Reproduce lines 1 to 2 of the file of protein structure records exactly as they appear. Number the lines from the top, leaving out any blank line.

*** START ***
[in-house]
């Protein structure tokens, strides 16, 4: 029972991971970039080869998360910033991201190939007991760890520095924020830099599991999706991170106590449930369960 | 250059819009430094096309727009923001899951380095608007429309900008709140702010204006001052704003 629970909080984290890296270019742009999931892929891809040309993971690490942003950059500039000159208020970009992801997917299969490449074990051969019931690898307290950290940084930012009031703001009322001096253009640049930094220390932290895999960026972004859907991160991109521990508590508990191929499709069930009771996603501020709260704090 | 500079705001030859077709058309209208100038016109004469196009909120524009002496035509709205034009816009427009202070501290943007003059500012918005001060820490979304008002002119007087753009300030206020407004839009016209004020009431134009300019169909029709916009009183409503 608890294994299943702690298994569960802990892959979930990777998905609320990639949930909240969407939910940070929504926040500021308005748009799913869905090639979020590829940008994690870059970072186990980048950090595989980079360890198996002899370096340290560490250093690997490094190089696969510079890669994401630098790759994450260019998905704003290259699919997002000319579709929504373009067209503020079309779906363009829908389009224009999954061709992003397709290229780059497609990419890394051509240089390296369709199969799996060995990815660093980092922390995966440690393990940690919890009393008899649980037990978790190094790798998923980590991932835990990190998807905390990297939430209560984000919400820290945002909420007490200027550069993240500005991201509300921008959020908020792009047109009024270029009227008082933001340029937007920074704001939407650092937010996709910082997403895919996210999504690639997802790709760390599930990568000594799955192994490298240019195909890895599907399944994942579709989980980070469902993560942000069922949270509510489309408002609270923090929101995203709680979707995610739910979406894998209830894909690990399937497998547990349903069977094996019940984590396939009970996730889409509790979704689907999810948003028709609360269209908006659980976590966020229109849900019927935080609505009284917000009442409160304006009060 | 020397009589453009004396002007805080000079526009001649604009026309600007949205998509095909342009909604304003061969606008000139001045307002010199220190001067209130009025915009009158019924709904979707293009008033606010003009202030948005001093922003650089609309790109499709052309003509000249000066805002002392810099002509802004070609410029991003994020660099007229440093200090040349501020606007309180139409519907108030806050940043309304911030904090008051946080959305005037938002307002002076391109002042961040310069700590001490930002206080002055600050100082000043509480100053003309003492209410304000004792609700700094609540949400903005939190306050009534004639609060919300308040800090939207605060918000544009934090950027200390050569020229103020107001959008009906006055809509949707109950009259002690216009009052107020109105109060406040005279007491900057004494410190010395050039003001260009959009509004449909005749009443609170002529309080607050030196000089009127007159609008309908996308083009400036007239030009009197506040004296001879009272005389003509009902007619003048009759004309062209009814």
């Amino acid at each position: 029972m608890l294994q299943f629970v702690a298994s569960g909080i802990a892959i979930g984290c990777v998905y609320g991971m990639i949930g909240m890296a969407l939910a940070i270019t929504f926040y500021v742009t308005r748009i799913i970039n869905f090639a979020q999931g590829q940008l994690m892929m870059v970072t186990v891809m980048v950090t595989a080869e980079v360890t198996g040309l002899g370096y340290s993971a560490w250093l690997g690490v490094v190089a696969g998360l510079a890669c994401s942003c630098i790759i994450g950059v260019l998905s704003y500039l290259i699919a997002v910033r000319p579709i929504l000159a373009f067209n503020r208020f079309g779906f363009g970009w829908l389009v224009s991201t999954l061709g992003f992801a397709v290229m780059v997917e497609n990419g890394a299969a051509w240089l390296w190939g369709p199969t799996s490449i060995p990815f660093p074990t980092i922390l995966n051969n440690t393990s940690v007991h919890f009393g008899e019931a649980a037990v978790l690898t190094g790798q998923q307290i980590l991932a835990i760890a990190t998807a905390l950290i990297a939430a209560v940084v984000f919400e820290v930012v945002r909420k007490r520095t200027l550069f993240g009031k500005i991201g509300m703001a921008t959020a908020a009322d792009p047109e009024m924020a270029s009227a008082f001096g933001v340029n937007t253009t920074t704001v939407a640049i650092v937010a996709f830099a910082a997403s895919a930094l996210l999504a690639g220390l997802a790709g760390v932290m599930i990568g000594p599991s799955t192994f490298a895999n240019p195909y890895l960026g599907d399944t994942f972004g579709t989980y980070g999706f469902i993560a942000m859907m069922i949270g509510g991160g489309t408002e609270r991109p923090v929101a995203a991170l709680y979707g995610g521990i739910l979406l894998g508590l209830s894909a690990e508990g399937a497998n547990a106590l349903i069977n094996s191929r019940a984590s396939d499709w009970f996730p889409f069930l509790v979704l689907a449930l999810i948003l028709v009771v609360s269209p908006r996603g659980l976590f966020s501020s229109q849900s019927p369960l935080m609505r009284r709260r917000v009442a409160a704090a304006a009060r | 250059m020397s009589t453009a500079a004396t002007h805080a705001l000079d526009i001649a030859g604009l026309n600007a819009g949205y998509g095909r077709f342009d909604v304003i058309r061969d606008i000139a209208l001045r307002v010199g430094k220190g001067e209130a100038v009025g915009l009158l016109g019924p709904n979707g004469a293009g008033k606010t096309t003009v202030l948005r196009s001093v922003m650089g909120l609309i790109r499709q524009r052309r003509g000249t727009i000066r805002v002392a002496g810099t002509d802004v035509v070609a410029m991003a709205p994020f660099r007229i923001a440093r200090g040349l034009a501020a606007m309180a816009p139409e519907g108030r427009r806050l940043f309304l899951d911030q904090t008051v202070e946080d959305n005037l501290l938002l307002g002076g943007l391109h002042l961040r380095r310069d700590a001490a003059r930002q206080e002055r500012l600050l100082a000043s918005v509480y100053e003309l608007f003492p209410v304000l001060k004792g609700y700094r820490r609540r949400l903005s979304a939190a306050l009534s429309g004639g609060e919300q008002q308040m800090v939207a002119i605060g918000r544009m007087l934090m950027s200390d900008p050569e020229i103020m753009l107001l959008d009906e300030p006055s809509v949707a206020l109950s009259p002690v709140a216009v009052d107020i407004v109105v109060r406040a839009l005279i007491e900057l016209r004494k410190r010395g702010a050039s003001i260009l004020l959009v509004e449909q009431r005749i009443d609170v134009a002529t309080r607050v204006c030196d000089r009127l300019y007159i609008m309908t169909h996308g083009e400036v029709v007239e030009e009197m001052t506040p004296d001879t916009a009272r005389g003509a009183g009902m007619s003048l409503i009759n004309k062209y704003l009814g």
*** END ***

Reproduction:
[in-house]
């Protein structure tokens, strides 16, 4: 029972991971970039080869998360910033991201190939007991760890520095924020830099599991999706991170106590449930369960 | 250059819009430094096309727009923001899951380095608007429309900008709140702010204006001052704003 629970909080984290890296270019742009999931892929891809040309993971690490942003950059500039000159208020970009992801997917299969490449074990051969019931690898307290950290940084930012009031703001009322001096253009640049930094220390932290895999960026972004859907991160991109521990508590508990191929499709069930009771996603501020709260704090 | 500079705001030859077709058309209208100038016109004469196009909120524009002496035509709205034009816009427009202070501290943007003059500012918005001060820490979304008002002119007087753009300030206020407004839009016209004020009431134009300019169909029709916009009183409503 608890294994299943702690298994569960802990892959979930990777998905609320990639949930909240969407939910940070929504926040500021308005748009799913869905090639979020590829940008994690870059970072186990980048950090595989980079360890198996002899370096340290560490250093690997490094190089696969510079890669994401630098790759994450260019998905704003290259699919997002000319579709929504373009067209503020079309779906363009829908389009224009999954061709992003397709290229780059497609990419890394051509240089390296369709199969799996060995990815660093980092922390995966440690393990940690919890009393008899649980037990978790190094790798998923980590991932835990990190998807905390990297939430209560984000919400820290945002909420007490200027550069993240500005991201509300921008959020908020792009047109009024270029009227008082933001340029937007920074704001939407650092937010996709910082997403895919996210999504690639997802790709760390599930990568000594799955192994490298240019195909890895599907399944994942579709989980980070469902993560942000069922949270509510489309408002609270923090929101995203709680979707995610739910979406894998209830894909690990399937497998547990349903069977094996019940984590396939009970996730889409509790979704689907999810948003028709609360269209908006659980976590966020229109849900019927935080609505009284917000009442409160304006009060 | 020397009589453009004396002007805080000079526009001649604009026309600007949205998509095909342009909604304003061969606008000139001045307002010199220190001067209130009025915009009158019924709904979707293009008033606010003009202030948005001093922003650089609309790109499709052309003509000249000066805002002392810099002509802004070609410029991003994020660099007229440093200090040349501020606007309180139409519907108030806050940043309304911030904090008051946080959305005037938002307002002076391109002042961040310069700590001490930002206080002055600050100082000043509480100053003309003492209410304000004792609700700094609540949400903005939190306050009534004639609060919300308040800090939207605060918000544009934090950027200390050569020229103020107001959008009906006055809509949707109950009259002690216009009052107020109105109060406040005279007491900057004494410190010395050039003001260009959009509004449909005749009443609170002529309080607050030196000089009127007159609008309908996308083009400036007239030009009197506040004296001879009272005389003509009902007619003048009759004309062209009814």